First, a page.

Svenaeus (2020) holds that doctors should attempt to understand the suffering of their patients not only as caused by some bodily dysfunction but as a subjective experience. The latter can only be accomplished through empathy, narrative and dialogue. This is especially important in end-of-life care. Though palliative care has achieved improved treatment of suffering narrowly understood, as caused by all kinds of bodily dysfunctions, medicine as a whole has not made great strides in addressing suffering properly understood, i.e. from a broad phenomenologically informed perspective.
Streeck (2020) maintains that the strong focus on prevention and relief of suffering within palliative care might have unintended but seriously negative consequences. In particular, she sketches two different pathways in which this might play out. First, if attempts at thwarting or alleviating suffering happen to be unsuccessful, there are only two options left: terminal sedation or just continuing the attempts already started. Terminal sedation renders patients in an unconscious state, it triggers fierce discussions about the precise demarcation with euthanasia, and its increased practise might lead to a greater acceptance of physician assisted suicide and euthanasia, as these are also motivated by the elimination of suffering. Continuing attempts at mitigating suffering that have thus far been unsuccessful, on the other hand, might prove to be futile. In addition, it could put mounting pressure on patients to match the caregivers’ expectations, thus increasing the suffering. Second, if patients—for whatever reasons, e.g. not wanting to be sedated or wishing to make practical arrangements for imminent death—wish to tolerate a certain kind of suffering instead of having it treated, continued efforts to suppress this suffering might in truth counteract patients’ aims and desires. After all, patients being in a vulnerable position might feel pressure to accept the palliative care treatment offered, which might thus actually lower their quality of life as perceived from the patients’ point of view.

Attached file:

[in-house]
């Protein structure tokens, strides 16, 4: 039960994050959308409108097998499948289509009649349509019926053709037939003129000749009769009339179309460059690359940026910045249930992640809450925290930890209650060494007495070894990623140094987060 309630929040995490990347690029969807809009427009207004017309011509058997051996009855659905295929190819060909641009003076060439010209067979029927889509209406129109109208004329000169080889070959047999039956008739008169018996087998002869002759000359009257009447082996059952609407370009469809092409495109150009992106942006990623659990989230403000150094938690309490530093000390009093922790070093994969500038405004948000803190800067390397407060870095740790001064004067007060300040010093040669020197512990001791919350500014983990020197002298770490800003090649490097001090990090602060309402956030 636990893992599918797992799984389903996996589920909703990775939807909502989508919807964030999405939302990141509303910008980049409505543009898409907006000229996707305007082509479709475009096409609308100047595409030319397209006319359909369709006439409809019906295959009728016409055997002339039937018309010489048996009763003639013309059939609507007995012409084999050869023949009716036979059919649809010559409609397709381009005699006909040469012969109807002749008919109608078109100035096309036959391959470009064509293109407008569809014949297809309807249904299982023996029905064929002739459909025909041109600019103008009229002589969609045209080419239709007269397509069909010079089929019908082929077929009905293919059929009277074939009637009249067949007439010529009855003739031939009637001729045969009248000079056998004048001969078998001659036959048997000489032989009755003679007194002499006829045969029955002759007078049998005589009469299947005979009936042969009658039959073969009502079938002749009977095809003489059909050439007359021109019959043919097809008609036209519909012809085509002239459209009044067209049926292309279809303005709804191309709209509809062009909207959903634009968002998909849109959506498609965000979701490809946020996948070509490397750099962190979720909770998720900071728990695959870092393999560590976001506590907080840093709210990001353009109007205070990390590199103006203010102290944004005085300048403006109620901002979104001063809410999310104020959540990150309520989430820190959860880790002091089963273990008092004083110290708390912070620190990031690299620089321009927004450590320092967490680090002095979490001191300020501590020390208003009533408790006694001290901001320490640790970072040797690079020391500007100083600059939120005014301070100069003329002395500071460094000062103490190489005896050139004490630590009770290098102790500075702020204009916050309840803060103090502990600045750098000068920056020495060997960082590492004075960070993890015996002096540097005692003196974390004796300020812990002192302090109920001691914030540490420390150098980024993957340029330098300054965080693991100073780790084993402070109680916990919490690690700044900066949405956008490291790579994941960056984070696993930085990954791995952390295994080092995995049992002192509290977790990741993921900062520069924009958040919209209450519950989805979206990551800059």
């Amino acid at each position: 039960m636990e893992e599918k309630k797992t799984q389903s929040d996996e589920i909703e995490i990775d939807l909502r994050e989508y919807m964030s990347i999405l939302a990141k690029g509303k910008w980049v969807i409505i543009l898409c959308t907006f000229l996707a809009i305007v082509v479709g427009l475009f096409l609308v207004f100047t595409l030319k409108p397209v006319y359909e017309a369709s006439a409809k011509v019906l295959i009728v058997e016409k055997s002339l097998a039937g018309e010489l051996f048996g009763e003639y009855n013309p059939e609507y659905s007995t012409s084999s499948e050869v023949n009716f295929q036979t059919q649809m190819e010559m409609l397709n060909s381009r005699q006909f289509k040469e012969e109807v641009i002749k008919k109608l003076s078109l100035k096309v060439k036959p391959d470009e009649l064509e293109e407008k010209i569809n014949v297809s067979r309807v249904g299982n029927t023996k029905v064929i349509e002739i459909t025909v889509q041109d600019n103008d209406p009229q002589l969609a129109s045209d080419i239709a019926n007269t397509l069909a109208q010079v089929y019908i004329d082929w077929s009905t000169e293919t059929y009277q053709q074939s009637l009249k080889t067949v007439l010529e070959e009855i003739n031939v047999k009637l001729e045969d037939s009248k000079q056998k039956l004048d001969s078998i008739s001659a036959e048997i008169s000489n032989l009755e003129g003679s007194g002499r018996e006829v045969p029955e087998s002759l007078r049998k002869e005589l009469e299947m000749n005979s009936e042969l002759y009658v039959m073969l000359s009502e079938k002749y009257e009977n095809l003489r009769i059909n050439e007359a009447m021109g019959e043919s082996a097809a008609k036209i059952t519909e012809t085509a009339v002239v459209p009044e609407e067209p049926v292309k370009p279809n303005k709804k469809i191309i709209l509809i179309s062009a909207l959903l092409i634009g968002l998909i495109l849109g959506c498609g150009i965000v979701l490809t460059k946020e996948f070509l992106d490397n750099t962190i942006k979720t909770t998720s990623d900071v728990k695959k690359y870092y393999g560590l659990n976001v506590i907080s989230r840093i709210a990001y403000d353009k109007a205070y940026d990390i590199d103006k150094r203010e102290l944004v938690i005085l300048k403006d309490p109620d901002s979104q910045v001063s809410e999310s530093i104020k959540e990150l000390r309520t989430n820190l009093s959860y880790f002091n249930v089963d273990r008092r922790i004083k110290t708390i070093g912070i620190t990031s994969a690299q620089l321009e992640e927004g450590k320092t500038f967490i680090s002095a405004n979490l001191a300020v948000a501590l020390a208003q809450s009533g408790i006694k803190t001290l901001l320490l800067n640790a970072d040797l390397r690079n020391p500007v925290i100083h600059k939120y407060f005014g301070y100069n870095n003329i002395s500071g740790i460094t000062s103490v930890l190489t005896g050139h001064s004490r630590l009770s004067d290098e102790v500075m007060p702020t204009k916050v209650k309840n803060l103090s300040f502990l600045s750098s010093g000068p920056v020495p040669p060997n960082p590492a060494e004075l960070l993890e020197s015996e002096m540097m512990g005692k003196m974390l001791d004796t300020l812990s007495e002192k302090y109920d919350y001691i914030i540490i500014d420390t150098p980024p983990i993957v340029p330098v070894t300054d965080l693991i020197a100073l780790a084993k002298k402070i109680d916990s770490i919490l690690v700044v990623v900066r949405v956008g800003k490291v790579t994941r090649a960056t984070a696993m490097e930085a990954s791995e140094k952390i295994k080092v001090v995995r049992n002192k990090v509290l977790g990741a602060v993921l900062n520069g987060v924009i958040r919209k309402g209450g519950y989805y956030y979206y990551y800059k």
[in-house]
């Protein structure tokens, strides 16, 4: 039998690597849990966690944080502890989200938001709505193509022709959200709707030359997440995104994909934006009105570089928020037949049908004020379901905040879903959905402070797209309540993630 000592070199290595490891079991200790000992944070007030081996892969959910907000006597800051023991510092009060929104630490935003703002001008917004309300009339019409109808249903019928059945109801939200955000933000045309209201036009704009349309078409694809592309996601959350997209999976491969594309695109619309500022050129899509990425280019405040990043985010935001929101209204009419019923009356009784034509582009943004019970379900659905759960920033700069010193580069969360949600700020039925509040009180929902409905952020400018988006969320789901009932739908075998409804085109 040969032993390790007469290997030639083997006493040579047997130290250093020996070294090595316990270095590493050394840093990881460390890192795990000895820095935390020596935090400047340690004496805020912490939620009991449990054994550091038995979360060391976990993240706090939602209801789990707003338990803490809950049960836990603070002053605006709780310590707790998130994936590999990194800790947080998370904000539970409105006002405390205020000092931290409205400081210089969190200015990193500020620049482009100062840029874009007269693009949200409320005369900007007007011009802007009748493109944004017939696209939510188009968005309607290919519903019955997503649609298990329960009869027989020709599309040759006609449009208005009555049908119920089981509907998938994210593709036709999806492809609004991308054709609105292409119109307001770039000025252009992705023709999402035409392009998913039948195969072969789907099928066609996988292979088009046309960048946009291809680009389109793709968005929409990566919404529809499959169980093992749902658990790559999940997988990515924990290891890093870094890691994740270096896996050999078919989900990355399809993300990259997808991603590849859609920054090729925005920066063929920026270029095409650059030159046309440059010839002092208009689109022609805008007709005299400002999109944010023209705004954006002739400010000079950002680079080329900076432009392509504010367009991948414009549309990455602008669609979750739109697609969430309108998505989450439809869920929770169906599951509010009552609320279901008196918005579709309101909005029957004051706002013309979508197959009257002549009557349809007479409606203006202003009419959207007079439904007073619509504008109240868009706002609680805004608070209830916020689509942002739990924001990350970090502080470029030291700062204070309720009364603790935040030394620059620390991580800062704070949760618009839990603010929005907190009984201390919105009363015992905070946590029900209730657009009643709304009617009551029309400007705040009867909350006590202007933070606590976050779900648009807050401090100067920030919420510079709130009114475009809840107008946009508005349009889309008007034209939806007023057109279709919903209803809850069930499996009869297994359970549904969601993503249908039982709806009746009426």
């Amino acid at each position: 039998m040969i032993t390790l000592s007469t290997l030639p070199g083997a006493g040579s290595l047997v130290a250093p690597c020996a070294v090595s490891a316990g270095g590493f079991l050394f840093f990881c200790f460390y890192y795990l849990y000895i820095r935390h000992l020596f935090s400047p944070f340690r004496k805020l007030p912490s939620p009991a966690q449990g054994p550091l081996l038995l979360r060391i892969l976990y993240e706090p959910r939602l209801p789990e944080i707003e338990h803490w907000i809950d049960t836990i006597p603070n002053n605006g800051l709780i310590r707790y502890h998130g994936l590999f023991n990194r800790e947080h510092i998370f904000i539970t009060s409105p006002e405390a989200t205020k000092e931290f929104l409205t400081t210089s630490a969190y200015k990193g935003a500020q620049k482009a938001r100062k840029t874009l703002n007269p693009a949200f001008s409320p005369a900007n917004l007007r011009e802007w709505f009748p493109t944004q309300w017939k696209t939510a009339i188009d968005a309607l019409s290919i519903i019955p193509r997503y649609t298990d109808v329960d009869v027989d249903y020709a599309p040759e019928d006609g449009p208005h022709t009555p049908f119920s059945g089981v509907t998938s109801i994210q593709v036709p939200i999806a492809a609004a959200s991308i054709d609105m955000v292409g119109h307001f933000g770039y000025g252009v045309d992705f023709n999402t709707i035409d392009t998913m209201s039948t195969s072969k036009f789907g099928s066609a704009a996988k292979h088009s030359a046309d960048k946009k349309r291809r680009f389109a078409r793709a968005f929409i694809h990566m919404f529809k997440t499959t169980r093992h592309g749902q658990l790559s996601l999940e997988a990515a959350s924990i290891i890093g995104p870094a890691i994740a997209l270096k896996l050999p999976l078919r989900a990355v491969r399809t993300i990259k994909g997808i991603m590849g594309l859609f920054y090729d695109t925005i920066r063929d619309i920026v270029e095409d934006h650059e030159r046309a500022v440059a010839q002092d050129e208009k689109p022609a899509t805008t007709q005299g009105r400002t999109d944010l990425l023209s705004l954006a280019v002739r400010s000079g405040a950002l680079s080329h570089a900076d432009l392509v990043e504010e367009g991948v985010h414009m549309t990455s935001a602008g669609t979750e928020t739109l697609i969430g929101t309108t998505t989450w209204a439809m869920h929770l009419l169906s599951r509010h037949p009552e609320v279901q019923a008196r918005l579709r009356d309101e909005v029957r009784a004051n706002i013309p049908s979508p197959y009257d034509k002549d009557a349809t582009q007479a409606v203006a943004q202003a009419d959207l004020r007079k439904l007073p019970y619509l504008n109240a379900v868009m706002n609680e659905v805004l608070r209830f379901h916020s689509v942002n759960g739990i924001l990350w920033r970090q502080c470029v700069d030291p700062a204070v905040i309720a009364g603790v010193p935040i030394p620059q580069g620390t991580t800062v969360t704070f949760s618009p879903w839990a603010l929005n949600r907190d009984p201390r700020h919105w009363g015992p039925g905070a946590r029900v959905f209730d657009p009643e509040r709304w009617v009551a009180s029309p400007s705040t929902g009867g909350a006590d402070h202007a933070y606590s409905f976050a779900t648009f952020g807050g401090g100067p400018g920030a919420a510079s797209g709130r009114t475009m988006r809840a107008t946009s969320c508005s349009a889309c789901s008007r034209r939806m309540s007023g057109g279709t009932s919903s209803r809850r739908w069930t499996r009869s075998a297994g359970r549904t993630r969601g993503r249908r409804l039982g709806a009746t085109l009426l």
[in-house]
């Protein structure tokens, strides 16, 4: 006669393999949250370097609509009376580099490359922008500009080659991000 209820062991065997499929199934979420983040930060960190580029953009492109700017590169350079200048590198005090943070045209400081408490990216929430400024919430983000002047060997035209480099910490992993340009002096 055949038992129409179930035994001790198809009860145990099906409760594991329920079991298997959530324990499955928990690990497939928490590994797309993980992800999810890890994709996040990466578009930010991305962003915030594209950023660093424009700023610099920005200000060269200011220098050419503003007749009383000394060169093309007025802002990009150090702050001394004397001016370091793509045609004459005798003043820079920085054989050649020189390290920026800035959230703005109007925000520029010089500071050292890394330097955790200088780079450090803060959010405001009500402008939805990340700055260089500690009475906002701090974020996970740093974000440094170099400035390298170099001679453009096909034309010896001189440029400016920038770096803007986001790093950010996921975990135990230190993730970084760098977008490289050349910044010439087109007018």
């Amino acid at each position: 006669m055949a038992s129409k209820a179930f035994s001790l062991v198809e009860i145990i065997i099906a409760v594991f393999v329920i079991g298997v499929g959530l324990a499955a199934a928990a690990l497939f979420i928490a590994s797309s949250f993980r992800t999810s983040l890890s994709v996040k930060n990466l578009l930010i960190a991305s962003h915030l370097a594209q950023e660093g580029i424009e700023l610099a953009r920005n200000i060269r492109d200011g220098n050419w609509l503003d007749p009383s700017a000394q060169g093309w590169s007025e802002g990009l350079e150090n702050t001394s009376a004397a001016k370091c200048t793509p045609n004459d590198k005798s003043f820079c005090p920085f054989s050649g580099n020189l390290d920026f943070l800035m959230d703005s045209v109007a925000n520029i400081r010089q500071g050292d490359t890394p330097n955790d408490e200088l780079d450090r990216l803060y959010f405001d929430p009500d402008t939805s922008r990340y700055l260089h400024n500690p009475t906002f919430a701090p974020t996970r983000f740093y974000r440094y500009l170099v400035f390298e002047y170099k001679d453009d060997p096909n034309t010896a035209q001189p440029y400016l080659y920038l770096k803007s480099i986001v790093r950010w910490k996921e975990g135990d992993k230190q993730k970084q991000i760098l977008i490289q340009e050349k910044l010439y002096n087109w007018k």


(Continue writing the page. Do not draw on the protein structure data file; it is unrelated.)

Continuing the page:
Ahlzen (2020) endorses the common-sense view that medicine should attempt to alleviate suffering. In addition, he acknowledges that medicine in general and palliative care in particular have gained progress in tackling suffering. Yet, all suffering at the end of life has obviously not been eradicated.